Precision Medicine

Precision medicine is a groundbreaking approach to healthcare that leverages biomarker discovery, drug discovery, and drug repurposing to revolutionize patient care. At its core, precision medicine tailors medical treatments to the unique genetic, molecular, and environmental characteristics of individual patients. Biomarker discovery plays a pivotal role in this paradigm by identifying specific biological markers or indicators within a patient’s genetic code or molecular makeup that can predict disease susceptibility, progression, or treatment response. This enables healthcare providers to select the most effective therapeutic interventions, minimizing adverse effects and optimizing outcomes. Simultaneously, drug discovery techniques are advancing at an unprecedented pace, allowing for the development of highly targeted medications that can address specific biomarker-driven diseases.

Additionally, drug repurposing, which identifies new uses for existing drugs, expedites the availability of treatments by capitalizing on existing safety profiles and reducing development timelines. Precision medicine, with its integrated use of biomarkers, drug discovery, and repurposing, is poised to usher in a new era of patient-centric healthcare, offering tailored treatments that are not only more effective but also safer for individuals.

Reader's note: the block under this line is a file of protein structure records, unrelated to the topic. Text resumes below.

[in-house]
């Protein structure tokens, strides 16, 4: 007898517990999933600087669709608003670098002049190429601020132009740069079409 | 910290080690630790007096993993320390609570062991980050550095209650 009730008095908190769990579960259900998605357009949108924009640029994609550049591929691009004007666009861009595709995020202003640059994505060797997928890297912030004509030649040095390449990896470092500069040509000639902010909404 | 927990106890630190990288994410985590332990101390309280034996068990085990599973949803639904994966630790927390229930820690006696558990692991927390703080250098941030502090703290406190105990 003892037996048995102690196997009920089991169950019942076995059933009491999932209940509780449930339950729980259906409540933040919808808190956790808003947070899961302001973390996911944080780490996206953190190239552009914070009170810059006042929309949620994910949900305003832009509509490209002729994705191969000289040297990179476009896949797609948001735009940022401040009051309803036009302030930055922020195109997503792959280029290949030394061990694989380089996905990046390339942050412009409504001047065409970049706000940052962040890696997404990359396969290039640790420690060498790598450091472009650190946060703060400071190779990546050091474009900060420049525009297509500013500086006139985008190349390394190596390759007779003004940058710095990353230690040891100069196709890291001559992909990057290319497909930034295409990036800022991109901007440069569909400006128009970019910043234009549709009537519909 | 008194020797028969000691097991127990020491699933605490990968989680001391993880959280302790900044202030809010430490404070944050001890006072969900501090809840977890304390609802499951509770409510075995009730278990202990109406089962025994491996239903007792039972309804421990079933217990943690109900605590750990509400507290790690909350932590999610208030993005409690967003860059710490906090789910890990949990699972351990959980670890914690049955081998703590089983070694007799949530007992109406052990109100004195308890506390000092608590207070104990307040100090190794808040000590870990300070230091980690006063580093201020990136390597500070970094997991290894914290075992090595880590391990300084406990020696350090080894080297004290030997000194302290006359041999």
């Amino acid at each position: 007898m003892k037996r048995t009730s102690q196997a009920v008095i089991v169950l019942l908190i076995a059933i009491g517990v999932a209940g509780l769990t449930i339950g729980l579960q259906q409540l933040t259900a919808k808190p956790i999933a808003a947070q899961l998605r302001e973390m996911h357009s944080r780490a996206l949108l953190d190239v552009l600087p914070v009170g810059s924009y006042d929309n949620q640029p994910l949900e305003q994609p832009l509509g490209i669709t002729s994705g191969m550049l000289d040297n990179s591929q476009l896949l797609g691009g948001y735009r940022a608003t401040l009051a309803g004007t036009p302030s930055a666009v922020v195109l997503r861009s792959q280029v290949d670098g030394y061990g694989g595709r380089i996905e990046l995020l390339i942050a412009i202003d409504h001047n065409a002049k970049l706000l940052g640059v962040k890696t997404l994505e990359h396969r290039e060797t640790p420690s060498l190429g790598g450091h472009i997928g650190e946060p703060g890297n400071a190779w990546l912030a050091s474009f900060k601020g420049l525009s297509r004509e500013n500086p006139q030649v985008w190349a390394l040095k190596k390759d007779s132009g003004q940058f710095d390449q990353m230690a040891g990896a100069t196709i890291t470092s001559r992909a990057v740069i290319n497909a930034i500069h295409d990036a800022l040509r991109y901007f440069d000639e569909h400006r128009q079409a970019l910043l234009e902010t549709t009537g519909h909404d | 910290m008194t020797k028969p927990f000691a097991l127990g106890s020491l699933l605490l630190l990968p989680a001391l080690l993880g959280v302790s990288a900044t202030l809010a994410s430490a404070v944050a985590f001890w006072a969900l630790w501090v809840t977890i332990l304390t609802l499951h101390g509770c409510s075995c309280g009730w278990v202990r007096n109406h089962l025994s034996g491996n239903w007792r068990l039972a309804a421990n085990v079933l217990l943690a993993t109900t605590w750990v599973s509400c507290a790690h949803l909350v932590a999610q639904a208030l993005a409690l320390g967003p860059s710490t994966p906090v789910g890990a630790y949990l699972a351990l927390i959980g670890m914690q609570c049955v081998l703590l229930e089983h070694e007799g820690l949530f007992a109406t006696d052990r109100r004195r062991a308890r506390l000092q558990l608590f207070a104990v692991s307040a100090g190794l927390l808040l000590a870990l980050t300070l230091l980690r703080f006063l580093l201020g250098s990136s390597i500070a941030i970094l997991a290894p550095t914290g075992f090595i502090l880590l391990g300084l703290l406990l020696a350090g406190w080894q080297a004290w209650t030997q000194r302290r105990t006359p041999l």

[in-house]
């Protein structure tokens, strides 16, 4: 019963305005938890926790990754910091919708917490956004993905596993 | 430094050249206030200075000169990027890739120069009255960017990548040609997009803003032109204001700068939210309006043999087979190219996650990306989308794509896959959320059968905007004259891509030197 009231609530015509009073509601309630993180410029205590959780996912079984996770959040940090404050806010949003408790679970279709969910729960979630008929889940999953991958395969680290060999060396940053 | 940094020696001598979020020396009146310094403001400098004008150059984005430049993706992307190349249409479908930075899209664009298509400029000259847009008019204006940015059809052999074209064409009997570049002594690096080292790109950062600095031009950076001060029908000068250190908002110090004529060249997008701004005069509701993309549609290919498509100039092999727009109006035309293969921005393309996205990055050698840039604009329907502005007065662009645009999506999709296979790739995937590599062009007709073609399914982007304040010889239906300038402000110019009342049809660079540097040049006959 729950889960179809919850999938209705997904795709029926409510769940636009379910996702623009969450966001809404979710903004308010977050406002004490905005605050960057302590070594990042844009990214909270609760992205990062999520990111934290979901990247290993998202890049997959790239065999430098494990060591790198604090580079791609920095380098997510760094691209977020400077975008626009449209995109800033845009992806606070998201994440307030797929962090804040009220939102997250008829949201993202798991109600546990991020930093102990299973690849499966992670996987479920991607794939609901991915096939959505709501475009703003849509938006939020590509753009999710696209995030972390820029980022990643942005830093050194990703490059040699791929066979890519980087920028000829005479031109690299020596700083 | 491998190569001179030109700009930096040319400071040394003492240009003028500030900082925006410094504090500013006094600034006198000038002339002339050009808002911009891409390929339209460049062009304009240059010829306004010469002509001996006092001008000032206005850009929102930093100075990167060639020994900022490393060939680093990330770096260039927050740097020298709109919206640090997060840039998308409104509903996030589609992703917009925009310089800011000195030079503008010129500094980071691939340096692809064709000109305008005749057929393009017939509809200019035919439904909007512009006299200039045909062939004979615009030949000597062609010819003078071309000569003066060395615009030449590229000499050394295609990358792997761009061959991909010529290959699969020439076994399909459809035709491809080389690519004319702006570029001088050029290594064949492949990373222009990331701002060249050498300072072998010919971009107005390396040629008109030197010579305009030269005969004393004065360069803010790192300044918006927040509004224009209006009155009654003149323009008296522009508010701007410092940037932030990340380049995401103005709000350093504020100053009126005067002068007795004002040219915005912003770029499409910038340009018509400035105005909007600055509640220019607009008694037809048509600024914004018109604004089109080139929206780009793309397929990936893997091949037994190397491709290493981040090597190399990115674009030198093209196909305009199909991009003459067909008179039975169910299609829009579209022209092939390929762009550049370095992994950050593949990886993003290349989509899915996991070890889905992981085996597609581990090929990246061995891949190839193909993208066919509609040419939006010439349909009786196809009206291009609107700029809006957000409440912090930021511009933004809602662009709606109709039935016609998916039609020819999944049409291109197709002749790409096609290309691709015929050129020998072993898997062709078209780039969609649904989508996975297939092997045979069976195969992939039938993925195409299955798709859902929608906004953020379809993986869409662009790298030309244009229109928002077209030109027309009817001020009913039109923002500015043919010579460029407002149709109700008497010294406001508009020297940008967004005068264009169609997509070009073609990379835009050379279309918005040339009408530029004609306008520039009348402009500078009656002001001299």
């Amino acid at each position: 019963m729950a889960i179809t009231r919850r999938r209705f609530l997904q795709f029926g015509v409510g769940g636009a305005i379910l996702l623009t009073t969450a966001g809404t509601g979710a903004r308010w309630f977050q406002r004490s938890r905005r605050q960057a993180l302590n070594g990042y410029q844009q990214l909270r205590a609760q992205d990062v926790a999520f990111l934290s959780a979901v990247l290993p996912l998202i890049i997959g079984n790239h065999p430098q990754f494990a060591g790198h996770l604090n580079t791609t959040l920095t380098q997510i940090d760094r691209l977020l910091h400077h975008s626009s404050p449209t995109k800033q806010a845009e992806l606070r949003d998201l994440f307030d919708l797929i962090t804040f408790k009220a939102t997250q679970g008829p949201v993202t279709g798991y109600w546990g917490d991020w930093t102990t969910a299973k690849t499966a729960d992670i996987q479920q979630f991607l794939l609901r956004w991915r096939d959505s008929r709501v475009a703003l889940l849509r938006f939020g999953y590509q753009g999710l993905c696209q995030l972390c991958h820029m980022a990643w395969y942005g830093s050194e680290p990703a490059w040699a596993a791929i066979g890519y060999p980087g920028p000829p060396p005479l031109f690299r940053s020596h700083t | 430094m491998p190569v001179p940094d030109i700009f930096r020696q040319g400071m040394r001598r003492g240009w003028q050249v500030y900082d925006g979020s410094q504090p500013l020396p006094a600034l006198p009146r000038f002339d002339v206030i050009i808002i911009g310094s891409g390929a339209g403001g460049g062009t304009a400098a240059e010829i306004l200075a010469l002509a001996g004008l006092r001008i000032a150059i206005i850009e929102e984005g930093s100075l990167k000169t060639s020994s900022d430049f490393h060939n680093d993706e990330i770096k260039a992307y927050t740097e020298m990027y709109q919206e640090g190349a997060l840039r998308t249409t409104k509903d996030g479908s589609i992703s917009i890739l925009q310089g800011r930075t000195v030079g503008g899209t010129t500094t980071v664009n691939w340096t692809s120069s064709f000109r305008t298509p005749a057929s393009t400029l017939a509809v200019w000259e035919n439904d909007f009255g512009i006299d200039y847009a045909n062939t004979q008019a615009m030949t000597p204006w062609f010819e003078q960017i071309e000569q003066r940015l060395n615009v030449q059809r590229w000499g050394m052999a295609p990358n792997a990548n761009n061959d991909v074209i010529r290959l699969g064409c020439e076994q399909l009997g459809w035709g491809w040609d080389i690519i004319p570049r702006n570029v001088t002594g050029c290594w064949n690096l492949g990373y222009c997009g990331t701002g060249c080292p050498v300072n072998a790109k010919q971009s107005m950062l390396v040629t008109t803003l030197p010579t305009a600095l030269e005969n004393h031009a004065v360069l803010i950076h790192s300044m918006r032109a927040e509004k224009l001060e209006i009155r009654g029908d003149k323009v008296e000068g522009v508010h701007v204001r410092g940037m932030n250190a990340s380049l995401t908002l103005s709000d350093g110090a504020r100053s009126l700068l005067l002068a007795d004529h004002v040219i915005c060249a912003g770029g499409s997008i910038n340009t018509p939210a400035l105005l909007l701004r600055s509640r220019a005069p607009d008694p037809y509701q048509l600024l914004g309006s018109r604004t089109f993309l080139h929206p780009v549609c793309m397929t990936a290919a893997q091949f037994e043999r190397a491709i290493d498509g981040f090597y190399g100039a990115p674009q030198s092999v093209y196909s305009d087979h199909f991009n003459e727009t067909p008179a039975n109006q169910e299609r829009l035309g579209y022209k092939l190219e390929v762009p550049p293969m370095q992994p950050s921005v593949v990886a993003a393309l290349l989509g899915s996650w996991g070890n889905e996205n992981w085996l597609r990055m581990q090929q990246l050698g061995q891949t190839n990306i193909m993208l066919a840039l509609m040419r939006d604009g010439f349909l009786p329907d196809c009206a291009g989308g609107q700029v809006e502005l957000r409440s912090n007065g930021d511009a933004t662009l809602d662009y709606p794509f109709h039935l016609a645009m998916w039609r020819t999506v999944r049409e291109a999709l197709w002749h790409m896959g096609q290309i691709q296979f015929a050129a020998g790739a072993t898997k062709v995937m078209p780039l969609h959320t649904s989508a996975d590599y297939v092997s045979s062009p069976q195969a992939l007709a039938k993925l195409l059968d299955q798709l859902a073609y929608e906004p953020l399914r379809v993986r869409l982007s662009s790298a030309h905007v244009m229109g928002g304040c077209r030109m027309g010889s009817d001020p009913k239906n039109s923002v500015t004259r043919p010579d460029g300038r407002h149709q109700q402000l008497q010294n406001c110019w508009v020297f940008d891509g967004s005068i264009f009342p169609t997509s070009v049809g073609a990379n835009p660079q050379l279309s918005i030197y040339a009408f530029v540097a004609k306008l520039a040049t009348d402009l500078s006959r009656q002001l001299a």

Moreover, the use of polygenic scores (also known polygenic risk score or PRS) has become widespread in personalized medicine. Polygenic scores aim to quantify the cumulative effects of a number of genes, which may individually have a very small effect on susceptibility. There is therefore considerable interest in polygenic scores as a biomarker for earlier identification of those at increased risk prior to manifestation of traditional indicators of clinical diseases. Polygenic scores aren’t new, but as they rely on large databases of genome sequences with accompanying phenotypic data, they have become more prevalent and more powerful as sequencing has become cheaper and faster. Traditionally, Genome Wide Association Study (GWAS) of  Mutations (MUT or SNP) or of Copy Number Variations  (CNV or CN) have been used to build PRS models. However, it has been shown that the gene expression data (EXPR) has much more predictability power compare to gene copy number (CN) or gene mutation (MU) data.